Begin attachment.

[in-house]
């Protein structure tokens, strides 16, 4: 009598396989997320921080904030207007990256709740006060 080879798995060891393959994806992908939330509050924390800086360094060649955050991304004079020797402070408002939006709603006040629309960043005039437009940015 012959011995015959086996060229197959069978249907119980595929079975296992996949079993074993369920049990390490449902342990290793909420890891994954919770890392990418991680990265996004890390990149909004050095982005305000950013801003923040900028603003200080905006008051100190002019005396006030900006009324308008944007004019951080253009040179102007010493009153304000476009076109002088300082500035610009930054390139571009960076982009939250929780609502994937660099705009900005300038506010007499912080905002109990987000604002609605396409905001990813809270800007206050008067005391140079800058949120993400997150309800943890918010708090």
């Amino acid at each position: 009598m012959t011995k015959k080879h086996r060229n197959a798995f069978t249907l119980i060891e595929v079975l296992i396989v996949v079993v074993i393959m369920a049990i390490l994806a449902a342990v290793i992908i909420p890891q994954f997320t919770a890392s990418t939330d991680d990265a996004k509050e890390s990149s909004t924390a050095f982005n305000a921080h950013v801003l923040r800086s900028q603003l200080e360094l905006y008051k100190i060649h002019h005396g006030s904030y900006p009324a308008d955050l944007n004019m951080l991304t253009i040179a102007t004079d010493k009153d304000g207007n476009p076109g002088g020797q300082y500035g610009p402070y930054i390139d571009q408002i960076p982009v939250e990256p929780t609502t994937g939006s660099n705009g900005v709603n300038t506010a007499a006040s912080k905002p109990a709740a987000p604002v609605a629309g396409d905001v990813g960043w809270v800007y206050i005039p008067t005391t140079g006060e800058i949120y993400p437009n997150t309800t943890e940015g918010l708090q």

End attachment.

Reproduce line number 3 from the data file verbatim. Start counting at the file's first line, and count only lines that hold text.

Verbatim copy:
């Amino acid at each position: 009598m012959t011995k015959k080879h086996r060229n197959a798995f069978t249907l119980i060891e595929v079975l296992i396989v996949v079993v074993i393959m369920a049990i390490l994806a449902a342990v290793i992908i909420p890891q994954f997320t919770a890392s990418t939330d991680d990265a996004k509050e890390s990149s909004t924390a050095f982005n305000a921080h950013v801003l923040r800086s900028q603003l200080e360094l905006y008051k100190i060649h002019h005396g006030s904030y900006p009324a308008d955050l944007n004019m951080l991304t253009i040179a102007t004079d010493k009153d304000g207007n476009p076109g002088g020797q300082y500035g610009p402070y930054i390139d571009q408002i960076p982009v939250e990256p929780t609502t994937g939006s660099n705009g900005v709603n300038t506010a007499a006040s912080k905002p109990a709740a987000p604002v609605a629309g396409d905001v990813g960043w809270v800007y206050i005039p008067t005391t140079g006060e800058i949120y993400p437009n997150t309800t943890e940015g918010l708090q």